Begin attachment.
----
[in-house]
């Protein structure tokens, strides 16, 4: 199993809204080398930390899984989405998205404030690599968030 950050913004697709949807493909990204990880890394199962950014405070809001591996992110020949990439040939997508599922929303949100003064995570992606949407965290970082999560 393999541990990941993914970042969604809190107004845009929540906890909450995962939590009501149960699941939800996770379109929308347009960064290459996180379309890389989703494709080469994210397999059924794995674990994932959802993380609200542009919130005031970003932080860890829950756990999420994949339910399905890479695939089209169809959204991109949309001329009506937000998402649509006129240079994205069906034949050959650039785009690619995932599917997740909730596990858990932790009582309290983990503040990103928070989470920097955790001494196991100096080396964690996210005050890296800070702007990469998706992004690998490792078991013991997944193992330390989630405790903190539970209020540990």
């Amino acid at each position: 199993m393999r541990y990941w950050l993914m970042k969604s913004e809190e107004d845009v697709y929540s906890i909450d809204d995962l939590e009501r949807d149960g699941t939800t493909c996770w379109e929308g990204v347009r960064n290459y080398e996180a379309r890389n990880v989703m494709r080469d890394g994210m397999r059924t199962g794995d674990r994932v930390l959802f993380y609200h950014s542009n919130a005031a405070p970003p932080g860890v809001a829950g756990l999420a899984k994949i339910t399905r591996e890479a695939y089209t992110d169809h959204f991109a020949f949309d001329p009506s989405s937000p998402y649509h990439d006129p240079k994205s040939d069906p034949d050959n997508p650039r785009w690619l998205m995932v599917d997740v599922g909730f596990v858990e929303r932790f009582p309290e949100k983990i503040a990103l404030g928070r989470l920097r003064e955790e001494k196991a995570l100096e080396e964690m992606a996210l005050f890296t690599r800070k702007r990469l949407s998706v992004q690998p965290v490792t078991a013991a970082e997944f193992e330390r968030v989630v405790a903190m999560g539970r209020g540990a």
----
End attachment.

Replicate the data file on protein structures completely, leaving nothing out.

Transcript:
[in-house]
């Protein structure tokens, strides 16, 4: 199993809204080398930390899984989405998205404030690599968030 950050913004697709949807493909990204990880890394199962950014405070809001591996992110020949990439040939997508599922929303949100003064995570992606949407965290970082999560 393999541990990941993914970042969604809190107004845009929540906890909450995962939590009501149960699941939800996770379109929308347009960064290459996180379309890389989703494709080469994210397999059924794995674990994932959802993380609200542009919130005031970003932080860890829950756990999420994949339910399905890479695939089209169809959204991109949309001329009506937000998402649509006129240079994205069906034949050959650039785009690619995932599917997740909730596990858990932790009582309290983990503040990103928070989470920097955790001494196991100096080396964690996210005050890296800070702007990469998706992004690998490792078991013991997944193992330390989630405790903190539970209020540990």
């Amino acid at each position: 199993m393999r541990y990941w950050l993914m970042k969604s913004e809190e107004d845009v697709y929540s906890i909450d809204d995962l939590e009501r949807d149960g699941t939800t493909c996770w379109e929308g990204v347009r960064n290459y080398e996180a379309r890389n990880v989703m494709r080469d890394g994210m397999r059924t199962g794995d674990r994932v930390l959802f993380y609200h950014s542009n919130a005031a405070p970003p932080g860890v809001a829950g756990l999420a899984k994949i339910t399905r591996e890479a695939y089209t992110d169809h959204f991109a020949f949309d001329p009506s989405s937000p998402y649509h990439d006129p240079k994205s040939d069906p034949d050959n997508p650039r785009w690619l998205m995932v599917d997740v599922g909730f596990v858990e929303r932790f009582p309290e949100k983990i503040a990103l404030g928070r989470l920097r003064e955790e001494k196991a995570l100096e080396e964690m992606a996210l005050f890296t690599r800070k702007r990469l949407s998706v992004q690998p965290v490792t078991a013991a970082e997944f193992e330390r968030v989630v405790a903190m999560g539970r209020g540990a």